With a vote of 8-1, the Los Angeles Memorial Coliseum Commission today approved a lease agreement with the University of Southern California that will give the university control of day-to-day operations of the stadium and neighboring Sports Arena for as long as 42 years.
Commissioner and City Councilman Bernard Parks was the only one to vote against the deal. In a 24-page letter he submitted to the commission, he expressed his opposition to the deal. Among his concerns, he didn’t like the idea of including a provision giving USC exclusive revenue for naming rights. He also opposed limiting the number of public events that can be held at the Coliseum, saying it didn’t include enough benefits to the surrounding community.
Parks has previously argued the process has been rushed. On his website, he states “Concerns over the preservation, accessibility and responsibility of the Coliseum are warranted, especially given the secretive nature in which this process has taken place.”
Negotiations between the commission and USC began in September.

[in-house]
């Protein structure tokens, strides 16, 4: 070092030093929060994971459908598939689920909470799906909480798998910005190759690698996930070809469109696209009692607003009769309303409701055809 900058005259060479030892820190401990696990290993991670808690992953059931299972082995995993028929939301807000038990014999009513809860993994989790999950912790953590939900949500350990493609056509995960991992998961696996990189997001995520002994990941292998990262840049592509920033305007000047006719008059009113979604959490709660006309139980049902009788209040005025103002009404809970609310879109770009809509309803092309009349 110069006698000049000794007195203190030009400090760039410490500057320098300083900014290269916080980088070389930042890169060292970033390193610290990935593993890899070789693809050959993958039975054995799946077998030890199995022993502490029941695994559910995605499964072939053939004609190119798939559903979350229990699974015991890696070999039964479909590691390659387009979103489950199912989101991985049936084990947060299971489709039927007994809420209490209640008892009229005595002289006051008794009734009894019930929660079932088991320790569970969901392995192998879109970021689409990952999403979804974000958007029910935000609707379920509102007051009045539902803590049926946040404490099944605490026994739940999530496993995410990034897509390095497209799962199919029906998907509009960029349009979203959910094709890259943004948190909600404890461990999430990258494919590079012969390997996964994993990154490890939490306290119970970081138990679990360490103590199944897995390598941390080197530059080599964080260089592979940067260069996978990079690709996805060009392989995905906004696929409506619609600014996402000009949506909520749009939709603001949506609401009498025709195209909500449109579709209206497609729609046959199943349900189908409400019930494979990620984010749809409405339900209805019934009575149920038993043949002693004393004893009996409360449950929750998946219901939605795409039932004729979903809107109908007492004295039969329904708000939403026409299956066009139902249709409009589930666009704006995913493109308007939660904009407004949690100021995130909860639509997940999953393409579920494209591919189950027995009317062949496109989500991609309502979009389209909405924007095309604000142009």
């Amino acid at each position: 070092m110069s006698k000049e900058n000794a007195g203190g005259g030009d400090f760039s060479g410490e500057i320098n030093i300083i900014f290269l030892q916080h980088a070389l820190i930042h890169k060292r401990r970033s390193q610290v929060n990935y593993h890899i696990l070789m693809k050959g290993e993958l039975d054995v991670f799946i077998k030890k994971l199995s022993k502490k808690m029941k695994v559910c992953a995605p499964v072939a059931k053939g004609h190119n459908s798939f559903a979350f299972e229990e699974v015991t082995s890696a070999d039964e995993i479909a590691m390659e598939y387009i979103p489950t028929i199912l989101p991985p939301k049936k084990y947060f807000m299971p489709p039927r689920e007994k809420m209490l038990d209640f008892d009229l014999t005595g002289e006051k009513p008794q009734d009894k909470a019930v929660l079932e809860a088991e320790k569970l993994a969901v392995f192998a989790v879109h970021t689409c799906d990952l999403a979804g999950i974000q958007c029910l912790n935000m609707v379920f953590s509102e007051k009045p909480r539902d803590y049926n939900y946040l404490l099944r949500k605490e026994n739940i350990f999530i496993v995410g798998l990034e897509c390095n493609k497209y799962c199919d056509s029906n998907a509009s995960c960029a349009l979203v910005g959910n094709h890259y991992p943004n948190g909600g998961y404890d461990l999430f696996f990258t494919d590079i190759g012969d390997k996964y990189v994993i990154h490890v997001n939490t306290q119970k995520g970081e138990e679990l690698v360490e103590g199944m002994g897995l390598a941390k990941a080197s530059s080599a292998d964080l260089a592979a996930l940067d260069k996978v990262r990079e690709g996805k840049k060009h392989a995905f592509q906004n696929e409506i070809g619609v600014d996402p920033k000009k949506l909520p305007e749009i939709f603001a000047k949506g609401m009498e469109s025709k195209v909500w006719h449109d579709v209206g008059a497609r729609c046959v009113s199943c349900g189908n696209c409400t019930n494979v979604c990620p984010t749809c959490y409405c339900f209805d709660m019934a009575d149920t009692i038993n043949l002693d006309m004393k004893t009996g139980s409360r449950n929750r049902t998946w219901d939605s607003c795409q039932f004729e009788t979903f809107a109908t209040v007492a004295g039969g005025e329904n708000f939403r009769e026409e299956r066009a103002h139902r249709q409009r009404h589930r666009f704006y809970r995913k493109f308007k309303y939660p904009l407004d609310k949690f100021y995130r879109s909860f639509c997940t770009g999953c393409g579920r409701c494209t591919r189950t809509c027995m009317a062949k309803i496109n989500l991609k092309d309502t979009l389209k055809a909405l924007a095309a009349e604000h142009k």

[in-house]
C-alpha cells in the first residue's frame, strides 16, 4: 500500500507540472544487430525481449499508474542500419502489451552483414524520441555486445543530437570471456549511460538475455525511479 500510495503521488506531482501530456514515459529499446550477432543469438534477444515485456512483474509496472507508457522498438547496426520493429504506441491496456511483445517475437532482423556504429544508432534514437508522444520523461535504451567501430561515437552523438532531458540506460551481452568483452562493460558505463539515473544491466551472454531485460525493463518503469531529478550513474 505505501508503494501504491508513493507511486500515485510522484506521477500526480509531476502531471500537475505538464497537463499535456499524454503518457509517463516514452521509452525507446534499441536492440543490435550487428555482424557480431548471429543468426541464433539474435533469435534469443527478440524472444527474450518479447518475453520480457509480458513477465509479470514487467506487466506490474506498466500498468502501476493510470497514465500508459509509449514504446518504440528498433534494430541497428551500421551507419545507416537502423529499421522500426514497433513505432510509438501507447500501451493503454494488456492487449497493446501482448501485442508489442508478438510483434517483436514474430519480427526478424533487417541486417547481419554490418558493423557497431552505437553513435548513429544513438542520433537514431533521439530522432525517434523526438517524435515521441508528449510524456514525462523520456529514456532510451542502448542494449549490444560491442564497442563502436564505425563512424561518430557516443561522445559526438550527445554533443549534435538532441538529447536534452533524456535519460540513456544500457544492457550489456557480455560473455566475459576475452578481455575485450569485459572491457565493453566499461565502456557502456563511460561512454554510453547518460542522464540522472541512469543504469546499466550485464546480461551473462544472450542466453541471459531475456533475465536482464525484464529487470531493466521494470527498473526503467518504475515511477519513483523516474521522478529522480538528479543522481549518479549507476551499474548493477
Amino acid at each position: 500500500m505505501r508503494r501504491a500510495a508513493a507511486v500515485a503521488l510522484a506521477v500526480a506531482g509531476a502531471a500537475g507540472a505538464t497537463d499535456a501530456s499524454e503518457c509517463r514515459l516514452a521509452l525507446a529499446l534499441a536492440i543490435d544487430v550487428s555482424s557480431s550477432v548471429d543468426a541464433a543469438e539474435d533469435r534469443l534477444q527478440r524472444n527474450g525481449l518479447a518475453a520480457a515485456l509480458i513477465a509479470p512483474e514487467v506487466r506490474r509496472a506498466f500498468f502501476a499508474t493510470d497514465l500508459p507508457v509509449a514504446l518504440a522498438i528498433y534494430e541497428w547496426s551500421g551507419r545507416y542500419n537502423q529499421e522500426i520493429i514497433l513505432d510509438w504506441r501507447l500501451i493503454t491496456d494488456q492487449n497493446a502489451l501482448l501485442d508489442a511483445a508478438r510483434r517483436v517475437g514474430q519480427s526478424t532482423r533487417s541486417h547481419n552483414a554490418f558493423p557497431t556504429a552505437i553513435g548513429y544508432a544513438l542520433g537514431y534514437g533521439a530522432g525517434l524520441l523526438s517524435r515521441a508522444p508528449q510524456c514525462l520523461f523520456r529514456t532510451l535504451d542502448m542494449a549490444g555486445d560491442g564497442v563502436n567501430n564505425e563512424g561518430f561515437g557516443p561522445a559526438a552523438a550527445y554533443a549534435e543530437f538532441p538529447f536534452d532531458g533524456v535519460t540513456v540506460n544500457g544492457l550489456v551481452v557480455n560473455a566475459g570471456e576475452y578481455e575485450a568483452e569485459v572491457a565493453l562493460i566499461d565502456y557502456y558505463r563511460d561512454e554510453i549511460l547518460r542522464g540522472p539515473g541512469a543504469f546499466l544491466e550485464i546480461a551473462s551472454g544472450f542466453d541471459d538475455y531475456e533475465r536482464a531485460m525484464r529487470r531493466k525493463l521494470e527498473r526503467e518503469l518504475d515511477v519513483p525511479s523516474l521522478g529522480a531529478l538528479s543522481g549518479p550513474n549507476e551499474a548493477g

Under the terms of the lease, the commission continues to oversee both buildings, but USC will control day-to-day operations, including scheduling of events and possible naming rights negotiations.
The state of California actually owns the land on which the Coliseum and Sports Arena sits. The state leased the land under a 100-year agreement that expires in 2054. The deal with USC gives the university an initial term of 20 years, with five renewal options that could extend it to 2054.
USC officials have said they’re committed to investing more than $70 million to replace the seats, fix the locker rooms and make any other renovations that may be needed.
Management of the Coliseum has been under scrutiny for months. Recently, six former Coliseum managers or contractors were indicted, charged with conspiracy, bribery and embezzlement, accused of stealing millions of dollars.